Las Vegas Convention and Visitors Authority Moves Towards Monorail Ownership
Posted on: November 25, 2020, 09:12h.
Last updated on: November 25, 2020, 09:47h.
A bankruptcy court judge has signed off on the Las Vegas Convention and Visitors Authority (LVCVA) taking ownership of the Strip’s monorail system.
US Bankruptcy Court Judge Natalie Cox this week approved of the government agency buying the bankrupt Las Vegas Monorail Company for $24.26 million. The 3.9-mile elevated public transport service has been closed since mid-March. Most of the acquisition money will go towards creditors.
We are pleased the US Bankruptcy Court today approved the sale of the Las Vegas Monorail Co.’s assets to the LVCVA and look forward to the close of the transaction in the coming weeks,” said LVCVA President and CEO Steve Hill.
The Las Vegas Monorail opened in 1995 as a free two-stop shuttle between MGM Grand and Bally’s. The system expanded in 2004 to connect MGM Grand to Sahara, with five station stops in between.
The Las Vegas Monorail Company is the only privately owned public transportation system in the country. That status will end when the Convention and Visitors Authority takes ownership.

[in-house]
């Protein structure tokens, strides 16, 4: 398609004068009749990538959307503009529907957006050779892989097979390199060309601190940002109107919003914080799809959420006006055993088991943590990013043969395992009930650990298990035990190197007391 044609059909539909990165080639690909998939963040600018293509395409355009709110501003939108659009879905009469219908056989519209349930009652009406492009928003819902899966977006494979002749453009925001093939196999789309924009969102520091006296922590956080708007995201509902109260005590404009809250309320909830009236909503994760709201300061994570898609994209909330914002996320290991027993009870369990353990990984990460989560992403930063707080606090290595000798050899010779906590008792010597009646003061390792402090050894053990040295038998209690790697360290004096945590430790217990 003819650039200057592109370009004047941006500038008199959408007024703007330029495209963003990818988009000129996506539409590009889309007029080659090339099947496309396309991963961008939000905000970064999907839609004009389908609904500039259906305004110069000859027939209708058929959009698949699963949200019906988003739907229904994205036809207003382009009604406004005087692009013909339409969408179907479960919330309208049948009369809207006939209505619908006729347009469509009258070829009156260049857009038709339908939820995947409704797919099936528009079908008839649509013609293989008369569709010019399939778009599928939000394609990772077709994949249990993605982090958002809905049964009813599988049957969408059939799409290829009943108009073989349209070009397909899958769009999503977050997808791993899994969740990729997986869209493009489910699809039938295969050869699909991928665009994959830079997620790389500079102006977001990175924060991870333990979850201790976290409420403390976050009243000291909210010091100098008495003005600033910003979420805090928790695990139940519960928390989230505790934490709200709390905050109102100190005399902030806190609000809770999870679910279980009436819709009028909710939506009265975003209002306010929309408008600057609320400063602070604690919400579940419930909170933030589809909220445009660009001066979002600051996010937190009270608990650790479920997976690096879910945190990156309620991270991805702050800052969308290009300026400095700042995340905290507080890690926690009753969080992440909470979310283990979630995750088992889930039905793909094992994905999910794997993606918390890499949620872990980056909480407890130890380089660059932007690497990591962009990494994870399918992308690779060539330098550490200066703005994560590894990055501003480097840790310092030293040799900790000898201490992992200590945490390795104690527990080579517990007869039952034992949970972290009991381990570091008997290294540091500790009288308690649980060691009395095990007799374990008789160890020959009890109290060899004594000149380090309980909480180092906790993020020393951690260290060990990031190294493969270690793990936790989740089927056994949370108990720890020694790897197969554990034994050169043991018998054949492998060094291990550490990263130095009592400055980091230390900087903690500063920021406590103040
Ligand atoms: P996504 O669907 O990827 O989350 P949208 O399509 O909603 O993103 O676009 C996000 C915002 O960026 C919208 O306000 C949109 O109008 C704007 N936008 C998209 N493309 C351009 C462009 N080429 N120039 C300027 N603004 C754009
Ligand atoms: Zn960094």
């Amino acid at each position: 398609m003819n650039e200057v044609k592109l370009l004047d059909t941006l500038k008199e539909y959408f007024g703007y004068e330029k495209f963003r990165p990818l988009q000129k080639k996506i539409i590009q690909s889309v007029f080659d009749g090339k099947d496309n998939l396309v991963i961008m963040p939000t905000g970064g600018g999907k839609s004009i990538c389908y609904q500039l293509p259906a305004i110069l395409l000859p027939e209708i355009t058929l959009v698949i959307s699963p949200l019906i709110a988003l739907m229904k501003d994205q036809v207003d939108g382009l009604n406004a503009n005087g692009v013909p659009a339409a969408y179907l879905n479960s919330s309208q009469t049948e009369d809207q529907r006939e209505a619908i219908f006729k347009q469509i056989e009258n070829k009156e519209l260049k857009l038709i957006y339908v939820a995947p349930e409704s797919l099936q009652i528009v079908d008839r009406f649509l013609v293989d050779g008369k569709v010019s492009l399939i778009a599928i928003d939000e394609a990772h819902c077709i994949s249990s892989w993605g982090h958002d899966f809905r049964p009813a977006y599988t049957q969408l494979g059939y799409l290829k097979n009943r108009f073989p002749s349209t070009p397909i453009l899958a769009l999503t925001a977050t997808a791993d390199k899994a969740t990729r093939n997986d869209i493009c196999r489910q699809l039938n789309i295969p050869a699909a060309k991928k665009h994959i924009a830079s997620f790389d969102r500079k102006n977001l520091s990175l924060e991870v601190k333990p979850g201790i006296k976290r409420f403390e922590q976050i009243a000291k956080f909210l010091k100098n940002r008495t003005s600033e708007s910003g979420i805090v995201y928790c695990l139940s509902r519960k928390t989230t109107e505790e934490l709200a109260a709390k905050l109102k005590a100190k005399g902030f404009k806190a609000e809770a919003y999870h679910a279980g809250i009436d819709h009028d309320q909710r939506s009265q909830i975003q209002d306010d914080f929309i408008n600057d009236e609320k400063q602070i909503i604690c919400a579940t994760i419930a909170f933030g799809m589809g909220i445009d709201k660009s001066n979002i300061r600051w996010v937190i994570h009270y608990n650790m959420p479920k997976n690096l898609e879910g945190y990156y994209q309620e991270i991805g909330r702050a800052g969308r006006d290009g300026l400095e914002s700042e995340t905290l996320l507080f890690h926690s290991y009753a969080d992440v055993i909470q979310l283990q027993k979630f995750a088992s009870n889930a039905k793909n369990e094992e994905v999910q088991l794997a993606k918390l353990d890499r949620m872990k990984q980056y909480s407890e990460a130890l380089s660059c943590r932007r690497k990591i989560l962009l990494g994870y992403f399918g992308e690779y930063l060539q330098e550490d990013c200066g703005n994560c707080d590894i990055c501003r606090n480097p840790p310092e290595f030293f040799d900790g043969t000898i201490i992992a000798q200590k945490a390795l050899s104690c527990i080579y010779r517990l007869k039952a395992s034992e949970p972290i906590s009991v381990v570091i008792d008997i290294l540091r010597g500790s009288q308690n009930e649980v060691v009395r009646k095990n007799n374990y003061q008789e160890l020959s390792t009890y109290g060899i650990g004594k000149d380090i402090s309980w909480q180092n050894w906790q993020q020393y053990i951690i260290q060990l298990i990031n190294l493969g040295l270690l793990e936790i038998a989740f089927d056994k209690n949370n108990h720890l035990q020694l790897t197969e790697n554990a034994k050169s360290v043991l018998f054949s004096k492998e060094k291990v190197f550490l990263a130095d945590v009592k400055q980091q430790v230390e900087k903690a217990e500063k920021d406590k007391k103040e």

The primary reason the LVCVA is buying the Monorail is to obtain the noncompete clause the company has on the building of new public transportation systems on the east side of the Las Vegas Strip.
The convention authority recently contracted billionaire Elon Musk’s Boring Company to build an underground people mover tunnel network below the newly expanded Las Vegas Convention Center. The $52.5 million project will whisk convention attendees across the exhibition complex in Tesla Model 3 and Model X vehicles at speeds up to 35 MPH.
The LVCVA wants to expand the Convention Center Loop, as the underground network is called, throughout the Strip. The agency is considering extending the tunnels as far south as McCarran International Airport, and as far north as Wynn and Encore.
Las Vegas Mayor Carolyn Goodman opposed the LVCVA buying the Monorail, as she feels it predominantly serves MGM Resorts properties. The Monorail also does not benefit the City of Las Vegas, as it stops at Sahara.
MGM confirmed it was approached by the Monorail Company about acquiring the transportation system, but declined.
Monorail Lives On
Once the acquisition is fully complete, the LVCVA will contract Western Management Group of Los Gatos, California, to operate the Monorail. The annual contract with Western Management is not to exceed $500,000.
Current Las Vegas Monorail Company President and CEO Curtis Myles is expected to be hired by Western Management. According to the Monorail Company’s 2018 tax filings, Myles was paid $343,733 that year.
When operational, Monorail tickets will cost $5 for a one-way ride. An unlimited 24-hour pass is $13, and seven-day pass $56. Monorail trains arrive every four to eight minutes.
The Monorail is 100 percent electric and produces zero emissions. The system transports nearly five million riders annually in a typical non-pandemic year.
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